Percy Harvin Expected to be Released, Should Jags Pursue?

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Percy Harvin is expected to be released by the New York Jets in the near future. The speedy kick returner, wide receiver, and sometimes ball carrier was traded to the Jets in 2014 after the Seattle Seahawks weren’t getting what they wanted out (and a few headaches they didn’t want at all) of the promising first rounder.

If the Jets let Harvin go, he’ll be looking for his fourth team since 2009 and his third in two years.

Should the Jacksonville Jaguars be that fourth team?

There are some obvious upsides to bringing in Harvin. He’s got tremendous speed, he has great vision, and he is a mismatch both on special teams and on offense, creating opportunities for exploitation. Right now, the Jaguars don’t have a player like that, so Harvin would immediately come in and be a valuable player for Jacksonville.

He is also likely at his cheapest point in his career, with the Jets and Seahawks both jettisoning him in the span of just one year, Harvin’s value isn’t nearly what it was when he left the Minnesota Vikings just three years ago. Part of that is to do with his migraines that cause him to miss games and also partly because he simply hasn’t produced when he has been on the field. If the Jags wanted to make a play for a game-breaking wide receiver with potential upside for cheap, now would be the time.  With the Jets acquiring Brandon Marshall, there won’t be any pressure from his current team to retain him and outbid suitors.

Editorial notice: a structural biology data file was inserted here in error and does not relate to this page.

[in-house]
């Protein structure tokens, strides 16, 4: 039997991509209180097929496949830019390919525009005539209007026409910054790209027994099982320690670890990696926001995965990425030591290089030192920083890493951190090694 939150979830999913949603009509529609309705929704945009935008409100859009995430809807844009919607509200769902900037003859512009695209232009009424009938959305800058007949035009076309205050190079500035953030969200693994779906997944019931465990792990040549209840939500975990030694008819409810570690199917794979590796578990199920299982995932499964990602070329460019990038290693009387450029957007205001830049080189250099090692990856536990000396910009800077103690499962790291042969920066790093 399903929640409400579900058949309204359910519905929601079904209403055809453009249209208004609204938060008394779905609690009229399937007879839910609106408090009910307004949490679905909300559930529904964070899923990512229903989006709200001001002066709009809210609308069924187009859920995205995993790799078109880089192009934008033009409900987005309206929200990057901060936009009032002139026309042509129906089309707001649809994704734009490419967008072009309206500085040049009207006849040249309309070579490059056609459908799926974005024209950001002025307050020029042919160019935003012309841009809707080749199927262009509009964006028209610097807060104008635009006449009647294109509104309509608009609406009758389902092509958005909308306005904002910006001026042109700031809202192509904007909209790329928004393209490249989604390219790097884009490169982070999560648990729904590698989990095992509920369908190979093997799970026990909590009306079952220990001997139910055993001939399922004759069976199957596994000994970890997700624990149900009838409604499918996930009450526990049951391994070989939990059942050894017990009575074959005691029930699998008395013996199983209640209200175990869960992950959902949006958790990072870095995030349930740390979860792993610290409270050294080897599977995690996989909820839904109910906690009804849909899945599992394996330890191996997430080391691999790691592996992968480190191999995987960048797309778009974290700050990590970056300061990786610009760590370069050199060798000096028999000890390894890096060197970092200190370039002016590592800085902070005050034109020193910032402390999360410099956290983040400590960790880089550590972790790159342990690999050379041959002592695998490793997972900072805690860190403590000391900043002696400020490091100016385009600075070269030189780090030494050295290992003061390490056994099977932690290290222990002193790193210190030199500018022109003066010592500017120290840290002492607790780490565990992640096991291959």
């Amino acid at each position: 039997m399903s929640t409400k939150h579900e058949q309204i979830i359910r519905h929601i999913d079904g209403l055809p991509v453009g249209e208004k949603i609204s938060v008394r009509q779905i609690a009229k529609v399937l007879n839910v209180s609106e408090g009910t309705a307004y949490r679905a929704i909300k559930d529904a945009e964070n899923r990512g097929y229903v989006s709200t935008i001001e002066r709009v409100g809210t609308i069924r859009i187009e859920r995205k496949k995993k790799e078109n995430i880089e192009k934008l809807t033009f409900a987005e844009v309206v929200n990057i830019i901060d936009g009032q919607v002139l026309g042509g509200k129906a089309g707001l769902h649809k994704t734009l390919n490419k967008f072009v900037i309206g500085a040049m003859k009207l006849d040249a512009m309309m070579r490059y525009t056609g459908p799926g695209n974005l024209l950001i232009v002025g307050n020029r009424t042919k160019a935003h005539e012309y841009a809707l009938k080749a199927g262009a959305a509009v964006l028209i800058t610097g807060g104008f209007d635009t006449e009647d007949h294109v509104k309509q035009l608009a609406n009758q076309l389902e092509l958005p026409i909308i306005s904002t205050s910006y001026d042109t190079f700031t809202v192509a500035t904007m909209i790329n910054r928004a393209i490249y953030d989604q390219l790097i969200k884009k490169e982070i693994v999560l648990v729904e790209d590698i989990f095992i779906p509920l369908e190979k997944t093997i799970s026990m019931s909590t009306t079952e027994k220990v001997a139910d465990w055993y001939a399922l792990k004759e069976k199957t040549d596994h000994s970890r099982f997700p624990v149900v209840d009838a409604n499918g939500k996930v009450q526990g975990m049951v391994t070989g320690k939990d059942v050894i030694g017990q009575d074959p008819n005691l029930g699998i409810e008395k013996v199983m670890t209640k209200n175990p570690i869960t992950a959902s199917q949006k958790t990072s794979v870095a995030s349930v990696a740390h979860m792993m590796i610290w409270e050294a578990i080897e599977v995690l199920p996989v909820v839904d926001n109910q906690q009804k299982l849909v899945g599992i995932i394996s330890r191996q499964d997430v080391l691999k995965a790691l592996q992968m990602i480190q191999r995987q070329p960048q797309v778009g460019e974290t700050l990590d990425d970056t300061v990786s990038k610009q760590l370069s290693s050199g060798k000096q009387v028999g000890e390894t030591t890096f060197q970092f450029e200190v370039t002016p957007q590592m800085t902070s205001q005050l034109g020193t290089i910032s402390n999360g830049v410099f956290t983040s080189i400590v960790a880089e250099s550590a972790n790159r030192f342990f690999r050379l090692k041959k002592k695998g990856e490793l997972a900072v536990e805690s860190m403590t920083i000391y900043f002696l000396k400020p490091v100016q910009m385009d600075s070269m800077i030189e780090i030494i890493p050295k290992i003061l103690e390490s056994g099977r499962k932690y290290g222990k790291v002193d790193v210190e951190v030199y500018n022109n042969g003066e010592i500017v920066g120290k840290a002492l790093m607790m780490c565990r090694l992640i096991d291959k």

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There are certainly red flags, though.

Harvin was contentious in Seattle, he wasn’t a locker room leader in Minnesota or New York, either. Further, his lack of production (just 483 yards in 13 games last season, and 17 yards in one game the season before) isn’t worth a high risk. His inability to stay on the field (that’s just 14 game appearances over the last two seasons and 23 over the last three) is also another concern.

But if Percy Harvin could come to the Jaguars on an incentive-heavy deal with little down, the Jaguars (or any team, for that matter) could walk away as winners. Harvin can do it all – when he’s on the field and wants to – teams just have to be aware that he isn’t going to be the dominant force on their team if they bring him over.